MENA region needs to be proactive amid extreme heat threat
The world experienced a blistering heat wave this summer, with July breaking records as the hottest month ever recorded, according to the World Meteorological Organization and the EU’s Copernicus Climate Change Service. To put into perspective the impact such extreme weather can have on societies, a summer 2022 heat wave claimed the lives of more than 60,000 people in Europe.
The Middle East and North Africa region, already recognized as the most water-stressed in the world, has grappled with extreme heat in recent times and is set to face significantly elevated temperatures by the close of this century. A study published by The Lancet Planetary Health in April predicted that the number of heat-related deaths in the MENA region will rise by 123 per 100,000 people, putting it about 60-fold above the current figure. In the event of sustained high global greenhouse gas emissions, air temperatures in the region may approach 50 degrees Celsius by the end of the century. Nonetheless, if global warming is capped at 2 C above pre-industrial levels, then 80 percent of the forecasted fatalities could be prevented.
Heat waves can have a detrimental effect on individuals and society at large. Primarily, they can have an immediate impact on human health, causing a number of severely uncomfortable illnesses like heat exhaustion, heatstroke, dehydration and fainting. Vulnerable segments of society — such as infants, the elderly, people with low incomes, people with disabilities and people with health conditions — are especially susceptible to heat-related illnesses and deaths.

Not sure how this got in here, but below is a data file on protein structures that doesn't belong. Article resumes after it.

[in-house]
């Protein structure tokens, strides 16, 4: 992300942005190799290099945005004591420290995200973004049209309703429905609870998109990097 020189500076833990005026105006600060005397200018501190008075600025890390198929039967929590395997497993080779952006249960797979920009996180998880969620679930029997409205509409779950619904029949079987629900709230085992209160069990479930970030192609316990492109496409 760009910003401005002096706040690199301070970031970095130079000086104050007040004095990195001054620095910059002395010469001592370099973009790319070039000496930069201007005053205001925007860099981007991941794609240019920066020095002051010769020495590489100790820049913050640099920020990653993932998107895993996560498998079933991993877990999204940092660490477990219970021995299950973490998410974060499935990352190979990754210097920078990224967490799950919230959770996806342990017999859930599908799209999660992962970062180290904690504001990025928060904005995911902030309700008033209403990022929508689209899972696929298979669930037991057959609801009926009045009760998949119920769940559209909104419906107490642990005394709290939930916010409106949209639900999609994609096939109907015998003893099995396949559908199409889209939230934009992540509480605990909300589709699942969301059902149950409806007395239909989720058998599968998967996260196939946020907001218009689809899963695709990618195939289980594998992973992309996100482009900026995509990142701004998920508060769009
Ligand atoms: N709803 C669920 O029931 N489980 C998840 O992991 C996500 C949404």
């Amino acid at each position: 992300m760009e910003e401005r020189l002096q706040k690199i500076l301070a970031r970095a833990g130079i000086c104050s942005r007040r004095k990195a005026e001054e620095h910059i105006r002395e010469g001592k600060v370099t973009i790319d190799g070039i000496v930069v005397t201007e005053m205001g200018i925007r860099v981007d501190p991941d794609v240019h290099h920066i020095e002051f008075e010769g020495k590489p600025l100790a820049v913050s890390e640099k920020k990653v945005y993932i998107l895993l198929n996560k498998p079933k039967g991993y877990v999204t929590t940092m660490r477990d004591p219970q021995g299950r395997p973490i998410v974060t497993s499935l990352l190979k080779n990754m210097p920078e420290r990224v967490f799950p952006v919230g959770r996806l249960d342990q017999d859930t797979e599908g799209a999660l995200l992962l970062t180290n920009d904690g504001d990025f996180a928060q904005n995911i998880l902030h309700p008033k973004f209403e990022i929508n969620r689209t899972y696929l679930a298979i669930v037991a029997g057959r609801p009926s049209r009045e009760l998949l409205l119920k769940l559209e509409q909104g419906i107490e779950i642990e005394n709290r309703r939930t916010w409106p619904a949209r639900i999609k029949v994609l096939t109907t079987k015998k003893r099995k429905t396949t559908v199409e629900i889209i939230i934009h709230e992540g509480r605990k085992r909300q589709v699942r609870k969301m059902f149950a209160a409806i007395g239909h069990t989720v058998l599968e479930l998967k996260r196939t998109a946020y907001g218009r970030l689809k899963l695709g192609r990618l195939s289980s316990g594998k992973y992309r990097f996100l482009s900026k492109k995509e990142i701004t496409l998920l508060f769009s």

Moreover, prolonged exposure to extreme heat can exacerbate mental health issues, causing fatigue, sleep disruption, confusion and irritability. Workers who have to operate outdoors — such as delivery drivers, construction workers, farmers and fishermen — are also especially susceptible to the ravages of extreme heat, which can reduce overall labor productivity. Furthermore, hot seasons can put a strain on healthcare facilities, as they receive influxes of patients with heat-related illnesses.
On a larger scale, heat waves can harm local environments in the form of reduced or damaged agricultural yields, water shortages, wildfires and impacts on biodiversity. All of these factors can affect the well-being of communities as they face food and water shortages, price hikes, damage to homes, drought seasons and worsening air quality.
Critical urban infrastructure is also impacted severely as extreme heat tends to damage roads, railway tracks, bridges, dams and power lines. Structural damage to buildings due to extreme heat can increase demand for energy consumption and cooling, which can overload power stations, surge energy bills and further increase greenhouse gas emissions.
Chiefly, it is critical that MENA policymakers are proactive in implementing measures to prepare for and mitigate the impacts of extreme heat, especially as heat waves in the region are becoming more frequent and intense due to climate change. Thus, regional governments need to adopt a multifaceted policy approach that ensures swift collaboration between key stakeholders to protect communities from the adverse effects of extreme heat and build resilience in the face of climate change. Heat action plans are a critical step in managing cities and their populations to navigate seasons of extreme heat with minimal disruption, damage and fatalities.